This article appeared in the Autumn 1970 (Issue #21) edition of the Kent Archaeological Review.
Permission should be sought from the Honorary editor (in writing) to reproduce or quote from articles in the K A R.
The CKA and the Honorary Editor are not responsible for opinions and statements expressed by contributors to the K A R.
Medieval Kiln (Part 2).
The excavation of a medieval kiln adjacent to the fourth college of the University has continued throughout the winter. A preliminary account of the excavation appeared in the spring edition of the Review. Then the excavations had only reached the rebuilt furnace floor of the kiln. Prior to the removal of the floor, magnetic samples were taken so that an independent date for it can be obtained. Under the floor extensive traces of the internal structure still remained. These related to the first period of the kiln, whereas the rebuilt furnace floor relates to the second period.
As can be seen in the accompanying photographs, the two internal spine walls and the side walls of the kiln supported three series of arches. These arches which formed the floor of the upper baking-chamber had largely fallen intact into the flues below. On the spine and side walls the settings from which the arches sprang can be seen.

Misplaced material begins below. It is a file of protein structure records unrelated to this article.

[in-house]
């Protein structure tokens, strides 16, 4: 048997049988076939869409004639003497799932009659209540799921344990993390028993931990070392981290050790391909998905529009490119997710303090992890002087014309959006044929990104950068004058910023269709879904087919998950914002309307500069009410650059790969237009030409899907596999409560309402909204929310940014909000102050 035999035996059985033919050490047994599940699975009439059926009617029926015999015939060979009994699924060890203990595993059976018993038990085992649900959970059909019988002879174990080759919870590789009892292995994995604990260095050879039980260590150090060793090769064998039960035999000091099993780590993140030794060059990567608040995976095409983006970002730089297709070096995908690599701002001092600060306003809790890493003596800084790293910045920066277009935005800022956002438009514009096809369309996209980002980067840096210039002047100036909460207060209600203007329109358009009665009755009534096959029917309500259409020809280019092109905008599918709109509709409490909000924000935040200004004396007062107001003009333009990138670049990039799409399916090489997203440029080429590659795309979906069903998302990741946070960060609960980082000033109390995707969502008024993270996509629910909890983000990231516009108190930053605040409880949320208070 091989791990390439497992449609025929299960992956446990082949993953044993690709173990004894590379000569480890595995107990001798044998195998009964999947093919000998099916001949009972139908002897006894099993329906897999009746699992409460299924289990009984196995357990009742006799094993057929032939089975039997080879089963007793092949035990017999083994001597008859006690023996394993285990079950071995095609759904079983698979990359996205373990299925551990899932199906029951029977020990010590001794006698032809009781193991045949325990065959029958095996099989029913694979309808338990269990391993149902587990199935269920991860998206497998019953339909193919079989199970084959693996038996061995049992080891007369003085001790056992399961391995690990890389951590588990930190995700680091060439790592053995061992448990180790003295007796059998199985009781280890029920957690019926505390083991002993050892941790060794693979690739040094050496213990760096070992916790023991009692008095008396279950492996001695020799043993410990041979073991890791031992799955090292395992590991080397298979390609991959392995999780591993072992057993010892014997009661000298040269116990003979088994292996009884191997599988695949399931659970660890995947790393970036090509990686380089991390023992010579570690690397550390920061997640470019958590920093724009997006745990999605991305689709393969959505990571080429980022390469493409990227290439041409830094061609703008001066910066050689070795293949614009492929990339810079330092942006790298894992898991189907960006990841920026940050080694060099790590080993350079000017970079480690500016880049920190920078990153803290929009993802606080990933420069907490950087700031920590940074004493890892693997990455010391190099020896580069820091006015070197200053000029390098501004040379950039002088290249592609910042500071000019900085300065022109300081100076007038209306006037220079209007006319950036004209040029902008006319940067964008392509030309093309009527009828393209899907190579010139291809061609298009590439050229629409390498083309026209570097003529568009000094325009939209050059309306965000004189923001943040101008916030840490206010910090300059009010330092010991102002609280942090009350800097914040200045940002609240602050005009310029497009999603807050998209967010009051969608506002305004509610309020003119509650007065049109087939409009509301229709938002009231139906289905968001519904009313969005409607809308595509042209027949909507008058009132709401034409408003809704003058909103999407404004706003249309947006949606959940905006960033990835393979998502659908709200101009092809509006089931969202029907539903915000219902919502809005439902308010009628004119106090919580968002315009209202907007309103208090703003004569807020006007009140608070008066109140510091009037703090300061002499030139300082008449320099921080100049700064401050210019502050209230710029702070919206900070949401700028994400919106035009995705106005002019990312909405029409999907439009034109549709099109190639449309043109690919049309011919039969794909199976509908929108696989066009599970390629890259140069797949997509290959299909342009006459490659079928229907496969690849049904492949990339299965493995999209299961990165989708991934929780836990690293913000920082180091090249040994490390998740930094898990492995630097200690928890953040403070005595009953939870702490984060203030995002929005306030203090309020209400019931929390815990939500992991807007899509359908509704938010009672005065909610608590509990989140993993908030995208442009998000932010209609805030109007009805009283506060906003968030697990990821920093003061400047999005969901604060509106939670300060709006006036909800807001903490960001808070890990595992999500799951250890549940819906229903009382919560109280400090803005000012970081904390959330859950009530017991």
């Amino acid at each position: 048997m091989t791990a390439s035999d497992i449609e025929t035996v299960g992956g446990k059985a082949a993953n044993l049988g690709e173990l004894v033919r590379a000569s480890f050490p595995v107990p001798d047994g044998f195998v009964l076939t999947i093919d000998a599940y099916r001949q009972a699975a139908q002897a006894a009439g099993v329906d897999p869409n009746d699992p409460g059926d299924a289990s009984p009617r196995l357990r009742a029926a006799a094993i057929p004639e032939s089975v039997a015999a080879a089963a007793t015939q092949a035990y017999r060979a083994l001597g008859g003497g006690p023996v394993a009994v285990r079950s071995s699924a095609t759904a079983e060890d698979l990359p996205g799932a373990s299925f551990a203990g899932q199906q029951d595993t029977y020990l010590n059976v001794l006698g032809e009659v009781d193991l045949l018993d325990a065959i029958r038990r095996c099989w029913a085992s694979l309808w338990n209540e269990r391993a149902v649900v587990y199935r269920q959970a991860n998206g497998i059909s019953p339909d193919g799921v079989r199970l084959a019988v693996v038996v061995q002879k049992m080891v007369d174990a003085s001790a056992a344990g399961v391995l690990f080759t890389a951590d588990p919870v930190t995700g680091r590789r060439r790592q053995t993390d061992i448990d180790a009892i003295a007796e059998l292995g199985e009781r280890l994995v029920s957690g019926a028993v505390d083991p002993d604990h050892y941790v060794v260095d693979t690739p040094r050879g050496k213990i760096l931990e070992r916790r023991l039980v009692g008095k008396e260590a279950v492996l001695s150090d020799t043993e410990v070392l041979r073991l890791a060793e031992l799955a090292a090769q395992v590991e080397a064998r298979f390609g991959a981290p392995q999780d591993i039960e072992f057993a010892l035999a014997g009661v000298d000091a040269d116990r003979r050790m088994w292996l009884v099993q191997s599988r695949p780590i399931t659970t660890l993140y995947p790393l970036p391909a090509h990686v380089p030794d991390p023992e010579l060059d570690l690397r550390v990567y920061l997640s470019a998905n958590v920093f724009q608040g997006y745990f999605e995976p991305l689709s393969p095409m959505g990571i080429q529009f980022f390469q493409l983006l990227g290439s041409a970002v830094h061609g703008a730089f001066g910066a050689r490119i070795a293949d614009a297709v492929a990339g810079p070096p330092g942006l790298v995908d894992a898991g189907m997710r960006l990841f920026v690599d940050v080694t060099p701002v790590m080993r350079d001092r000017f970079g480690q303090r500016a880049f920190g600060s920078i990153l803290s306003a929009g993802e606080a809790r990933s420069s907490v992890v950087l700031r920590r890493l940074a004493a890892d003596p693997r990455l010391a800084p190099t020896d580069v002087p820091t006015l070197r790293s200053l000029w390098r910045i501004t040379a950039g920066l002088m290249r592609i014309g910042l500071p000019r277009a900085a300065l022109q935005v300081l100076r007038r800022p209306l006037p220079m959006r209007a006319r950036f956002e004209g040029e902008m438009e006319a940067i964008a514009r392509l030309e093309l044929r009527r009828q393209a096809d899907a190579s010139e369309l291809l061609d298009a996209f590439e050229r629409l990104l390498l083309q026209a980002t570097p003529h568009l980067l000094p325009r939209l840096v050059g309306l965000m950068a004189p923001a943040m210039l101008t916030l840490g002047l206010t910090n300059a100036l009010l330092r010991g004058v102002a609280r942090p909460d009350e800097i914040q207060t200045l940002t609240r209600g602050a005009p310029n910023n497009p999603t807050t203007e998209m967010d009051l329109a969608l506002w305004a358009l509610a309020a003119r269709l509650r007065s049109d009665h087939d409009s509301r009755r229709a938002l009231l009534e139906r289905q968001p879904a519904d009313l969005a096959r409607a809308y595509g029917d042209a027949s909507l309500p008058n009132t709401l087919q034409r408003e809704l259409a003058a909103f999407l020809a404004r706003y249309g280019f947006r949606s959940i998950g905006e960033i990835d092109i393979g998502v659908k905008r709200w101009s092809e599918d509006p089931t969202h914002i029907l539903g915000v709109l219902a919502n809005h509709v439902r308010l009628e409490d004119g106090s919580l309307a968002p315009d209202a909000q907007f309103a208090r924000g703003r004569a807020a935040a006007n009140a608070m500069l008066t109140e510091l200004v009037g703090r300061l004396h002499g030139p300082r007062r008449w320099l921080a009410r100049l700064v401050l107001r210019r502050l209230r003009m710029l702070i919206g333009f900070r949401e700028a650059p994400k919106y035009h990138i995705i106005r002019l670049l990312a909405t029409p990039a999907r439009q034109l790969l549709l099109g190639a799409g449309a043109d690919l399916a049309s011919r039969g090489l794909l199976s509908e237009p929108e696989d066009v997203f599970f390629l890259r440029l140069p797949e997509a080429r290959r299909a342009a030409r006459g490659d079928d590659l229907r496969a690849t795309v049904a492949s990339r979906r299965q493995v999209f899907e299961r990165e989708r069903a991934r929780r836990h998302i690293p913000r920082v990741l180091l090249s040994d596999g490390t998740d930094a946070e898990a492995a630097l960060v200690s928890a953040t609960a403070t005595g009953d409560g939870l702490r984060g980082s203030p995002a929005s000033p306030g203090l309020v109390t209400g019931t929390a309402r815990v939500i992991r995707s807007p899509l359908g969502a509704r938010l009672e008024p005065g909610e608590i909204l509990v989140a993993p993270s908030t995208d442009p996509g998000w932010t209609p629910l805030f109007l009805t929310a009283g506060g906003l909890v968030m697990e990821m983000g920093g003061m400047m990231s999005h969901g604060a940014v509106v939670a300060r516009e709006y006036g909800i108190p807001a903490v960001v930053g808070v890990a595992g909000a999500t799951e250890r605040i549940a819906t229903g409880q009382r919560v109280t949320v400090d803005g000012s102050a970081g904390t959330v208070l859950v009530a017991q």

The kiln, which was built of tiles, was heated by a fire situated just in front of the spine walls. The hot air would pass along the flues then rise through gaps between the arches into the baking chamber above. Excavations below the original furnace floor revealed the existence of a drain through gaps between the arches into the baking chamber above. This can be seen leading into the front of the kiln from the right and is one of the unusual features of this kiln. The drain was constructed of complete ridge-tiles placed end to end in a narrow trench, with the joints sealed by large fragments of roof tiles. This drain has yielded complete examples of all major types of roof tile. In the place of one ridge tile was a complete chimney-pot. Like the rest of the kiln this dates to around AD 1300, and thus it is possibly one of the earliest examples known. It stands 15 inches high and 7½ inches diameter at base tapering to 5 inches at the top, with fourteen irregular and non-vertical columns of thumbing. Fragments of chimney pots of this date are only known from Kent and Sussex.
Just prior to the contractors filling in the kiln, the University Archaeological Society found a second kiln of similar date, only 80 feet from the first. Further rescue-research excavations are being undertaken on this kiln. The results, so far, show that this kiln is very similar to the first. The evidence of reconstruction and of a drain in the second kiln indicates that the two belong to the same complex of kilns. The chief differences between them is that whilst the stoke-hole of the first faces north, the stokehole of the second faces south.
Recently a selection of finds from the University was exhibited in the University Library. The fourth college has now been named Darwin College.